- On to games now…let the games begin. Seriously, you have all that time to play games and keep sending me invites? What the hell. I barely have time in a day to block that garbage but I do because it’s the only way I can be assured of not having to see it again. Badgering people to play by sending constant invites means the games get blocked and maybe eventually you will, too. Play if you wish but don’t nag others.
- Blind support. Racing to show blind support for something unworthy of all that time and effort is neither fair nor productive. If two people are in an exchange that goes south, let them sort it out which they will or they will drop it as I have seen many times online. Many times I have also seen “blindly jumping in” escalate the situation into a war like conflict over something that was not even worth the time and keystrokes in the first place. Conserve time and keystrokes for what really matters. Blind support achieves nothing.
- Friending people just because you can is unwise. If you have a real world or online connection, that’s great (mine online are writing groups, support groups and family groups). I usually accept those I know or have communicated with in other places online. Accepting random requests from strangers may result in your account being hacked or your pictures and information being used by scammers to set up false profiles all over the world in questionable groups and sites you would never ever choose to be a part of. No “stranger” friends.
- Know your purpose. Get in, do your thing, get out. I know myself all too well how easy it is to keep scrolling, scrolling, scrolling and reading, reading, reading, trying to make sure I see every single share by people I love. Countless hours can slip by and an entire evening or whatever time you wanted to be doing something else is gone. Gone. You can never get those minutes or hours back. I now check in, fulfill my purpose and check out as fast as I can. Purpose fulfilled.
- Unnecessary Posting. Right up there with political and religious rants are the myriad postings of bleeding, hurt animals, deformed children and other things we already see more than enough of from reputable news and public relations sources which many of these posts online are not (read the fine print or the poster, it’s usually not a reputable news source but someone hyping the drama to collect clicks). Causes are good, I totally get that and am all for kindness to every person and every creature. And I support many causes online because I have seen them achieve great things for their efforts. But constantly ramming your causes at people online is the same as ranting, political and religious over sharing. Same with asking for money for any reason. Once is enough. Overdo it and you will soon be unfollowed. Once is enough.
- Manic posting. Don’t do it! You may think you should share every single picture of a cute animal, every beautiful nature shot or every single prayer ever known to man. I love animals, nature and enjoy reading prayers and other inspirational posts but after hundreds sail by from the same poster, my eyes glaze over. Hundreds of posts by those who obsessively fill our feed are just not fun. Eventually people grow post weary, I have discovered, and just scroll past without stopping to look at a single thing the “overposters” post. No “overposting!”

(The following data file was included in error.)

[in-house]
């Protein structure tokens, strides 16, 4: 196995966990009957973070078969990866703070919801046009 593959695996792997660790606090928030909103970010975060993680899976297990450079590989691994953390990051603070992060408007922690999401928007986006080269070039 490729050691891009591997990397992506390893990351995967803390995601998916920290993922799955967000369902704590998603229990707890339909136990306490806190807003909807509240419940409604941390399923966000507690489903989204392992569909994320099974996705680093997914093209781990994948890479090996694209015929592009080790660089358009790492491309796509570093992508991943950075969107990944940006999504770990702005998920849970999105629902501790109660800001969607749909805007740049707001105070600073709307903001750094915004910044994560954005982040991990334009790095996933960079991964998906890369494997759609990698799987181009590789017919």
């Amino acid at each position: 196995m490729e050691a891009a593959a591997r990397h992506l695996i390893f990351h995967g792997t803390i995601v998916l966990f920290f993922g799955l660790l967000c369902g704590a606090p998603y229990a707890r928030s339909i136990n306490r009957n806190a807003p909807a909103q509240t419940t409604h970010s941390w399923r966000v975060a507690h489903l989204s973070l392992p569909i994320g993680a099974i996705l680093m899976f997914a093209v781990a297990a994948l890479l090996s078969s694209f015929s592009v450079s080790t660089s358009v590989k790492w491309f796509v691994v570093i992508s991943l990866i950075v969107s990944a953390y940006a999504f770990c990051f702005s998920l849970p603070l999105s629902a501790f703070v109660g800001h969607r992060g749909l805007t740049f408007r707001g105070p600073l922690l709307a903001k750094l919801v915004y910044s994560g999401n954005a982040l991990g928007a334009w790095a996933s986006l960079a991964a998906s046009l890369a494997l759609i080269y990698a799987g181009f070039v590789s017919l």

- Be nice. If you can’t be nice you probably shouldn’t be on social media anyway. Nobody likes a curmudgeon and nothing makes a place feel toxic faster than people who are not nice. Also, don’t expect apologies for anything online. People are so stuck on their notions online, I find, it never even occurs to them they had no business tearing you apart with a lecture or any other sort of criticism they attack you with. For one thing, these self appointed “judgers” have all of that “false pride” sitting glaring at them on the internet in the form of what they said and they can’t very well back down now and do humble… or can they? They likely can but don’t want to. The further they dig their heels in, the further they dig their heels in and trying to reason with a brick pretty much sums it up. Ignore them and move on. And be nice in spite of these online curmudgeons, critics and self appointed judges. Be nice or be quiet.
Finally (and I bet you are very glad to read that word by now), think about what you are burning and itching to say on social media before you say it. Ask yourself, 1. Is it kind? And 2. Is it necessary? If you answer NO to either question, best to move on in my opinion. Quietly. No more self appointed judges. More “askers” and less “assumers,” please.
We may not be able to fix everything that has gone awry with social media but we can improve our own “zones” in an effort to make the experience what it was meant to be: fun and social. Hopefully, over time, that will create a big enough “ripple” to offset some of the other elements that make it no longer fun or social for so many.
If I never see another angry post or angry face (when did posting “angry face” become so fashionable, ugh) or somebody selling something or other or another set of ugly duck lips on manically posted selfies so long as I shall live, that will be just fine by me.
What was once considered fun and social is now a chore for many of us, often hostile and, in my opinion, becoming more and more “anti-social.” Who needs a big chore that many of us have grown to dread so much we just opt out? I haven’t yet opted out myself but I am going on these sites less and less every single day. It’s just not time well spent in my opinion, if it’s not happy making or helpful in some way, why bother… well, that’s it for me.
Peace be yours.